“A Road Through Shore Pine focuses on a series of 18 never-before-seen photographs by Robert Adams (born 1937), taken in Nehalem Bay State Park, Oregon, in the fall of 2013. Adams documents a contemplative journey, made first by automobile, then by foot, along an isolated, tree-bordered road to the sea. As presented through Adams’ 11 x 14-inch prints, the passage takes on the quality of metaphor, suggestive of life’s most meaningful journeys, especially its final ones. For this group of photographs, all of which were printed by Adams himself, the artist returned to the use of a medium-format camera, allowing the depiction of an intense amount of detail. Through experience gathered over more than four decades, Adams’ trees, especially the tips of their leaves, are etched with singular sensitivity to the subtleties and meanings of light.”
“The definitive monograph of American photographer Vivian Maier, exploring the full range and brilliance of her work and the mystery of her life, written and edited by noted photography curator and writer Marvin Heiferman and featuring 250 black-and-white images, color work, and other materials never seen before.”
“Mikhael Subotzky and Patrick Waterhouse worked at Ponte City, the iconic Johannesburg apartment building which is Africa’s tallest residential skyscraper, for more than six years. They photographed the residents and documented the building-every door, the view from every window, the image on every television screen. This remarkable body of images is presented here in counterpoint with an extensive archive of found material and historical documents. The visual story is integrated with a sustained sequence of essays and documentary texts. In the essays, some of South Africa’s leading scholars and writers explore Ponte City’s unique place in Johannesburg and in the imagination of its citizens. What emerges is a complex portrait of a place shaped by contending projections, a single, unavoidable building seen as refuge and monstrosity, dreamland and dystopia, a lightning rod for a society’s hopes and fears, and always a beacon to navigate by. This long-term project obtained the Discovery Award at Les Rencontres d’Arles in 2011.”
“Julie Blackmon has transfixed the contemporary art world with images of her children, nieces, nephews and friends (and their children). Following the success of the bestselling volume Domestic Variations (2009), Homegrown shows how Blackmon’s style has evolved, as she continues to capture the tensions between the harmony and disarray of everyday domestic life. Though her photographs continue to be undeniably contemporary, references to classic painting and portraiture can be detected: the influence of seventeenth-century Dutch painter Jan Steen mixes with more contemporary figures, such as Balthus, Edward Gorey, Tim Burton and Federico Fellini. Included in this new volume are 45 works made from 2009-2014, along with an introduction by renowned poet Billy Collins and an interview by the actress Reese Witherspoon.”
“Nadav Kander (born 1961) is a recipient of the renowned Prix Pictet and one of today’s most successful photographers. Upon learning of the existence of two “closed” cities on the border between Kazakhstan and Russia, he decided to visit them. For Dust he photographed the desolated landscapes of the Aral Sea and the restricted military zones of Priozersk and Kurtchatov, which did not appear on any map until well after the end of the Cold War. Long-distance missiles were secretly tested in Priozersk, and hundreds of atomic bombs were detonated in the so-called Polygon near Kurchatov, until the program ended in 1989. The bombs were exploded in a remote but still populated area, and covert studies were made of the effects of the radiation on the unsuspecting inhabitants. Kander describes how the ticking of the Geiger counter on his belt while he photographed served as a foil against the aesthetic allure of the ruins.”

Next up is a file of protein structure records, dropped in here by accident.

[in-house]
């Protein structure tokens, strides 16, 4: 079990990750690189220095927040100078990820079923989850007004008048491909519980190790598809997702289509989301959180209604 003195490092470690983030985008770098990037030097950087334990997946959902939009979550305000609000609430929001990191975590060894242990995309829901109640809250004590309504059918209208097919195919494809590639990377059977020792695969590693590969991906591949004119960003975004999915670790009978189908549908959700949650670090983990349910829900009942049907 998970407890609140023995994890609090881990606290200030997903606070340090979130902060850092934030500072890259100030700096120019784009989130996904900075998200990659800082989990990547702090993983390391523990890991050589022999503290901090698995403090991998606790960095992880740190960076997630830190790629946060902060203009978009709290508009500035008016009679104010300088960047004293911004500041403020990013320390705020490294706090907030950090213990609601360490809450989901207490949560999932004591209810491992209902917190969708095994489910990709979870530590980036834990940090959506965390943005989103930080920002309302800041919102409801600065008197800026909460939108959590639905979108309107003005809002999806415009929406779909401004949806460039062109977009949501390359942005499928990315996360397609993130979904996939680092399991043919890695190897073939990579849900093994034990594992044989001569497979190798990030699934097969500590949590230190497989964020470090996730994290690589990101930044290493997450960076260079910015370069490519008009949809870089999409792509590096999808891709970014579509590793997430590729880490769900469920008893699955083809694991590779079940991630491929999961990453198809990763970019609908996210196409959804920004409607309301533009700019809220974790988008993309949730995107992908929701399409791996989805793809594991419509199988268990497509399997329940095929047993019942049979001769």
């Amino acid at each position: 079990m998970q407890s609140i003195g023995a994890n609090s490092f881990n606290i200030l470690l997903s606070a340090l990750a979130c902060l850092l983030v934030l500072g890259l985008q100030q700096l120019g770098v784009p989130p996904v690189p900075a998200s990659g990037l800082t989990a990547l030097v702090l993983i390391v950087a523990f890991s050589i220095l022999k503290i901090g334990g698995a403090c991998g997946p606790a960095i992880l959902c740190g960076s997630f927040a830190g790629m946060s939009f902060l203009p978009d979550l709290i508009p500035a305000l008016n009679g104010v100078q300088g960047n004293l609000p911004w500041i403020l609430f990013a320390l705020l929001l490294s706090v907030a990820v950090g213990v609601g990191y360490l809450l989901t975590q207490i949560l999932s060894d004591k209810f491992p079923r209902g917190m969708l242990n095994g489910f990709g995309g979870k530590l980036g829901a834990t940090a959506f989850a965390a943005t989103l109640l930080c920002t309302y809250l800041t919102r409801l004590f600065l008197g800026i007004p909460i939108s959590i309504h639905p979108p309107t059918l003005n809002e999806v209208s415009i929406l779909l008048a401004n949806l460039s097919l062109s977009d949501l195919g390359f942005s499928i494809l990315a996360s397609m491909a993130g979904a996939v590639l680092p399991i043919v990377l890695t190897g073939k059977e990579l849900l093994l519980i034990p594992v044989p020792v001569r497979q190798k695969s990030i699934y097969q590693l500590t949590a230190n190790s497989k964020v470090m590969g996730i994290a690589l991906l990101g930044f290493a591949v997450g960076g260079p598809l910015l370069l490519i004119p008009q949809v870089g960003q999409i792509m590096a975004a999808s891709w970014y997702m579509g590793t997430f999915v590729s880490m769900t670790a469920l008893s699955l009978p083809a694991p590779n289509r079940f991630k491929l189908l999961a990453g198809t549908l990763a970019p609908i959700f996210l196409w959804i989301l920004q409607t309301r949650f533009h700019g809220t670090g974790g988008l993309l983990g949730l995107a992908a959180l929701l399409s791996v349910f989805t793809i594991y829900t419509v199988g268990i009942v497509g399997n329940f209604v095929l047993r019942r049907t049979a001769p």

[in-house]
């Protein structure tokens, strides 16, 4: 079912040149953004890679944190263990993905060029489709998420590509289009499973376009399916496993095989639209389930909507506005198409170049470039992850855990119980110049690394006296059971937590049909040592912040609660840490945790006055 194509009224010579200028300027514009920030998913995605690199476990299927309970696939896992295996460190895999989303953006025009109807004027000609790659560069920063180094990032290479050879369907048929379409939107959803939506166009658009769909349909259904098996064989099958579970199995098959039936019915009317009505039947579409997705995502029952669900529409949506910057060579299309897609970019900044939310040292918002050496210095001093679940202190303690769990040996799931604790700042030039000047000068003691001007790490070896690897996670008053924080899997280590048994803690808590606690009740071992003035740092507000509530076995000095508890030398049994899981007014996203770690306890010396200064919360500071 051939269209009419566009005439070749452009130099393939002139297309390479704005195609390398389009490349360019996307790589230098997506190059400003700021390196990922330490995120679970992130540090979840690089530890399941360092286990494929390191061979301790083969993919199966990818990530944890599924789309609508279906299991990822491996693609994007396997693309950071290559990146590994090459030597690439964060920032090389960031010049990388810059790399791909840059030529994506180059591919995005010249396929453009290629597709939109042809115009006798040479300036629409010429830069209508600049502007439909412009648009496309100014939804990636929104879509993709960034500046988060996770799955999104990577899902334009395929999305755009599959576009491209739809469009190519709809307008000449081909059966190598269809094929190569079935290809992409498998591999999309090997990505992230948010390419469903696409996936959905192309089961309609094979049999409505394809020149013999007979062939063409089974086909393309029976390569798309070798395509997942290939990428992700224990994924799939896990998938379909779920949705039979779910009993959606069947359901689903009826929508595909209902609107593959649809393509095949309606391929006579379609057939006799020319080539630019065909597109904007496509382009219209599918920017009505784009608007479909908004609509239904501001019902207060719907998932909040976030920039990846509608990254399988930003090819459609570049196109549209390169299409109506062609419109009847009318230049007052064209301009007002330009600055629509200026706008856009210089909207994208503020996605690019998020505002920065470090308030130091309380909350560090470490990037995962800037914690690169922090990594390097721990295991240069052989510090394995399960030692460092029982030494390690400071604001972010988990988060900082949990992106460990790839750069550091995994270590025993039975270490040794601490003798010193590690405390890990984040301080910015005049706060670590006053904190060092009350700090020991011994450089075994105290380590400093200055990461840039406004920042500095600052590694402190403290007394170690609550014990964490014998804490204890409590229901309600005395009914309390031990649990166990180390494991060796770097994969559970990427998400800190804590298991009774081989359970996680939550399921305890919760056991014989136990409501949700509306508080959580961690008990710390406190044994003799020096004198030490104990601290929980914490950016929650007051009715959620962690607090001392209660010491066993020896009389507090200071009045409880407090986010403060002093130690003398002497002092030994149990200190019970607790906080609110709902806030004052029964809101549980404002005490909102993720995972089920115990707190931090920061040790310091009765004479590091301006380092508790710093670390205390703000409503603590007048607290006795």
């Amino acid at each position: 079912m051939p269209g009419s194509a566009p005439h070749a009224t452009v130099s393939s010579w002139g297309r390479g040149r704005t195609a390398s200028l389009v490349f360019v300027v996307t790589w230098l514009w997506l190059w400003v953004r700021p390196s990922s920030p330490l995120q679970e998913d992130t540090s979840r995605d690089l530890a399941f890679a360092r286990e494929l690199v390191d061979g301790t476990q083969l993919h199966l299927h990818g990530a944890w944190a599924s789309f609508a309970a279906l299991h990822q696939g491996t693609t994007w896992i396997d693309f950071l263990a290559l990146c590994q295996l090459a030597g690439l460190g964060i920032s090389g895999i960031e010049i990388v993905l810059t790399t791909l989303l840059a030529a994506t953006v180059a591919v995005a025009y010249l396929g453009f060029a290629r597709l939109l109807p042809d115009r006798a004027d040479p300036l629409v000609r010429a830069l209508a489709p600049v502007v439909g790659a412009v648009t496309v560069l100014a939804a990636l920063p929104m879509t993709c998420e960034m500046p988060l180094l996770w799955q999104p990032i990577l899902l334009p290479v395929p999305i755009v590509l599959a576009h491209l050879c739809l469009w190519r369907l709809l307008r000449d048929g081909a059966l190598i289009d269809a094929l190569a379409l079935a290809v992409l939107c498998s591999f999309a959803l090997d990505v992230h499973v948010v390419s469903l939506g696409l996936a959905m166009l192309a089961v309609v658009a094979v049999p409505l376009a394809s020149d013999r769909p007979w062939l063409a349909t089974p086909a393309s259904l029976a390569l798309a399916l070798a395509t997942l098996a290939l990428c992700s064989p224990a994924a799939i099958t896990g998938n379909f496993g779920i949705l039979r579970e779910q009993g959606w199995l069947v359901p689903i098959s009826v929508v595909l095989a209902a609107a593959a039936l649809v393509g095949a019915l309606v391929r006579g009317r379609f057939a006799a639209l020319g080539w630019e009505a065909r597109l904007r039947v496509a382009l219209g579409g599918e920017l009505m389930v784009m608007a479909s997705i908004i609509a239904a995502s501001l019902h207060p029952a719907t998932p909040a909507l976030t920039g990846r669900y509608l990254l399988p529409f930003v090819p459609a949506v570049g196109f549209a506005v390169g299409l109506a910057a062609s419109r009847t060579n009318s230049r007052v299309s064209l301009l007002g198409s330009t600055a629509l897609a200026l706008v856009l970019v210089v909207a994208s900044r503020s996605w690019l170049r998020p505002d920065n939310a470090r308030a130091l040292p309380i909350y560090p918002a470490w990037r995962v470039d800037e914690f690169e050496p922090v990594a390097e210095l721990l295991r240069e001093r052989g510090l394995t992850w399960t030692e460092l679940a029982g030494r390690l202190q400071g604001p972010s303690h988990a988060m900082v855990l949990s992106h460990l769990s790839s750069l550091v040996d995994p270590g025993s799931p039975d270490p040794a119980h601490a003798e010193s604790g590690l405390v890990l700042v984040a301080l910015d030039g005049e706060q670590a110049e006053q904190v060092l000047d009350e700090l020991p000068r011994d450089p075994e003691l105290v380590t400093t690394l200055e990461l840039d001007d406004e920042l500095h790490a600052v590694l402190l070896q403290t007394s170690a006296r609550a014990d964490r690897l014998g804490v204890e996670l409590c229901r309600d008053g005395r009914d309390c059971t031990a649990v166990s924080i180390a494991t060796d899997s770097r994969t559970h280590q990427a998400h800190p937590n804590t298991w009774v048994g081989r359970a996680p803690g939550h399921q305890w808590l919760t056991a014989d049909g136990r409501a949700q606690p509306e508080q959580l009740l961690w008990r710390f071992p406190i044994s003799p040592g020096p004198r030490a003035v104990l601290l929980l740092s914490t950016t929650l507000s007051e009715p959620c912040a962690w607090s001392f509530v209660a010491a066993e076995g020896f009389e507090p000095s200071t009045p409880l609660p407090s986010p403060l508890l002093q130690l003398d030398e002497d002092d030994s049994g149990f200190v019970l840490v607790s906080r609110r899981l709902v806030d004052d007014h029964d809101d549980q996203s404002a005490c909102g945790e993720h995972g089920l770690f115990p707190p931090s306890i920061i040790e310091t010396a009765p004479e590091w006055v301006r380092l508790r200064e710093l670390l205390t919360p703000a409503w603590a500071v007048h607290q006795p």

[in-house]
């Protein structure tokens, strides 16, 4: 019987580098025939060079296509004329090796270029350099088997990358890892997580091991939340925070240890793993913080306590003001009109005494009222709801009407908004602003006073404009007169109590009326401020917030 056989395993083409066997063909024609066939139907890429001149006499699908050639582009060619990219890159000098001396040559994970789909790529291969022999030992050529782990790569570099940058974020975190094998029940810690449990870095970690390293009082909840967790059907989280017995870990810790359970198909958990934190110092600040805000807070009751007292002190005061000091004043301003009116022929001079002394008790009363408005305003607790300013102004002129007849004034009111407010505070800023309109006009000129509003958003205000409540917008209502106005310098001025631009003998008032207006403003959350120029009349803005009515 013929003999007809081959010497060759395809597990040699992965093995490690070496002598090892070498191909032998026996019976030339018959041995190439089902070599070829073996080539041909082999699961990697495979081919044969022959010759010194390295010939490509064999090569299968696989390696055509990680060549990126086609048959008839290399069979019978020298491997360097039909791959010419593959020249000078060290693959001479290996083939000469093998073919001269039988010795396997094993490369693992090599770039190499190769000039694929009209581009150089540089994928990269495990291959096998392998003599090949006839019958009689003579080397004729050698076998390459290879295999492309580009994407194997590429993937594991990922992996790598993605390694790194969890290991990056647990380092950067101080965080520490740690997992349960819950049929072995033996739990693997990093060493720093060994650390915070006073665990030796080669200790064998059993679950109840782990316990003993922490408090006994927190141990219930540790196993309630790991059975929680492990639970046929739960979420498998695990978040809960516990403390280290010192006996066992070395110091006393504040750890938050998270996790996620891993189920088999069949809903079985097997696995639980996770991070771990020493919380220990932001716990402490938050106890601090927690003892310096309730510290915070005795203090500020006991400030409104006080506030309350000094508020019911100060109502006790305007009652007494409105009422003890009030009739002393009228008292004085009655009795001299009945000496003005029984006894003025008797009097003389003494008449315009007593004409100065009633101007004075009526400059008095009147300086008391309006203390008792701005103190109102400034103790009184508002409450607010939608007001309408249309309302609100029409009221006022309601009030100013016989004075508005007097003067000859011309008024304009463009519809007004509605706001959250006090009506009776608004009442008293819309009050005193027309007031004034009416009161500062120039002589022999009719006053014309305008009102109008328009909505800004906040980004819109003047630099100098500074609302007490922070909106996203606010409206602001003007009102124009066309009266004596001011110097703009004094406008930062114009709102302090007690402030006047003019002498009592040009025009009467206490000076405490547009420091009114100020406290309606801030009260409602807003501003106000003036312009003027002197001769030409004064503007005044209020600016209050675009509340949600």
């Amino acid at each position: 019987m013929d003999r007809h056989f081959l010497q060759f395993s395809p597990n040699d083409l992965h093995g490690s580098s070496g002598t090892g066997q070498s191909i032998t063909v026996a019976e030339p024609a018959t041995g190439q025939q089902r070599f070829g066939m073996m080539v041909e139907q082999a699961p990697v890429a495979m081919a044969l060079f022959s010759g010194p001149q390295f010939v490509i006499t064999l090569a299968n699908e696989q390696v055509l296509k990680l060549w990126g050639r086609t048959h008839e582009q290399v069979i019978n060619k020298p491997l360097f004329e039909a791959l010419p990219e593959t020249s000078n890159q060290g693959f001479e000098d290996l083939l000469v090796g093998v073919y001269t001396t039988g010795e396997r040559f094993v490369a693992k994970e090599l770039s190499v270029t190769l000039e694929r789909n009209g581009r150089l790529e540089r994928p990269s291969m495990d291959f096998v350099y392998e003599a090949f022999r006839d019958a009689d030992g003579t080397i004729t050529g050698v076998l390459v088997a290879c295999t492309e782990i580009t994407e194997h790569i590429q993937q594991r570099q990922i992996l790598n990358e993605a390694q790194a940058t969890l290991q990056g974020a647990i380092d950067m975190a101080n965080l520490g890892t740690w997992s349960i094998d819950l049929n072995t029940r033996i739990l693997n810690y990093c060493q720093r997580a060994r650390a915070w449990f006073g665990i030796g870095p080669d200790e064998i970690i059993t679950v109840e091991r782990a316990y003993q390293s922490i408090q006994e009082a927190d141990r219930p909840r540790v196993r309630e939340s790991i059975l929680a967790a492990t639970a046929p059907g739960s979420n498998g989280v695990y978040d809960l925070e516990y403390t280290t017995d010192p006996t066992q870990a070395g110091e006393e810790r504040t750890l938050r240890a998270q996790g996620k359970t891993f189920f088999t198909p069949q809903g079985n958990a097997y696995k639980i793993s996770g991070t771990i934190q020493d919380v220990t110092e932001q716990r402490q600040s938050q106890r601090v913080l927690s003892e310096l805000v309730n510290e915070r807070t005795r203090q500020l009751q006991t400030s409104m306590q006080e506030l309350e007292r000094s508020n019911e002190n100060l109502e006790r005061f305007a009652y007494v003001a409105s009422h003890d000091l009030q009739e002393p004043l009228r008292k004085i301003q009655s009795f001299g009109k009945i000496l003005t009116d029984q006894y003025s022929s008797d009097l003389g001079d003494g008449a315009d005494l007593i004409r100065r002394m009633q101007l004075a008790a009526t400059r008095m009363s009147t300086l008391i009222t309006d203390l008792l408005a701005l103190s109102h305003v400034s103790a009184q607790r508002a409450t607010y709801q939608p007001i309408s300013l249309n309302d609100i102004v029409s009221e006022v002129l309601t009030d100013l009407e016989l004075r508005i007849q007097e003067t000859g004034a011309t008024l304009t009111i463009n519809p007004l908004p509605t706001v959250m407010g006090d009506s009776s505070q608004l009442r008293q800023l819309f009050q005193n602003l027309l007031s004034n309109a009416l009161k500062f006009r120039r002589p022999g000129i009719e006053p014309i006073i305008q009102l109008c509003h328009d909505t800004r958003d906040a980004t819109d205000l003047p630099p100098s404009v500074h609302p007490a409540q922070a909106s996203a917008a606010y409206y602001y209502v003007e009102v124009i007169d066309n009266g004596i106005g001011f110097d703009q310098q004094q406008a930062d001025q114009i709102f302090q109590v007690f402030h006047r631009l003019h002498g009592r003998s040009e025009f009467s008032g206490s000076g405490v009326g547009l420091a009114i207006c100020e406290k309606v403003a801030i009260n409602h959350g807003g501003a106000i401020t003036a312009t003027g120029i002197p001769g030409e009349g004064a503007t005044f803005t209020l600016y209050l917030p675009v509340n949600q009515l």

“Find out how Alec Soth constructs his projects, why Trent Parke relies on old-fashioned Polaroids and hand-made books, and how forty-one other photographers experiment with new and old technologies, turn their photo-diaries into exhibitions, and attract audiences of millions via online platforms.
This book celebrates the creative processes of the modern photographic era, in which blogs and Instagram streams function alongside analog albums and contact sheets, and the traditional notebook takes the form of Polaroid studies, smartphone pictures, found photography, experimental image-making, and self-published photo-zines. Each photographer presents his or her sketchbook: several pages of images that convey his or her working methods and thought processes. These intimate, oneoff presentations are accompanied by engaging interviews that reveal how the simple act of pressing a shutter can capture and express a fully realized personal vision.”
“Throughout his prolific career as a photographer, Emmet Gowin has threaded together seemingly disparate subjects: his wife, Edith, and their extended family; American and European landscapes; aerial views of environmental devastation, brought together by his ongoing interest in issues of scale, the impact of the individual, and notions of belonging. This long-awaited survey pays tribute to Gowin’s remarkable career and his impact on the medium. Following his marriage to Edith Morris in 1964, Gowin began work on a series of images of his extended family that is now recognized as a touchstone of twentieth-century American photography. He photographed the children and the aging parents, and made intimate portraits of his wife, continuing a photographic tradition inherited from his mentor, Harry Callahan, with whom he studied in the 1960s. His focus broadened in the 1980s, when he began an exploration of landscape and aerial photography, most specifically in his documentation of Mount St. Helens and the American West”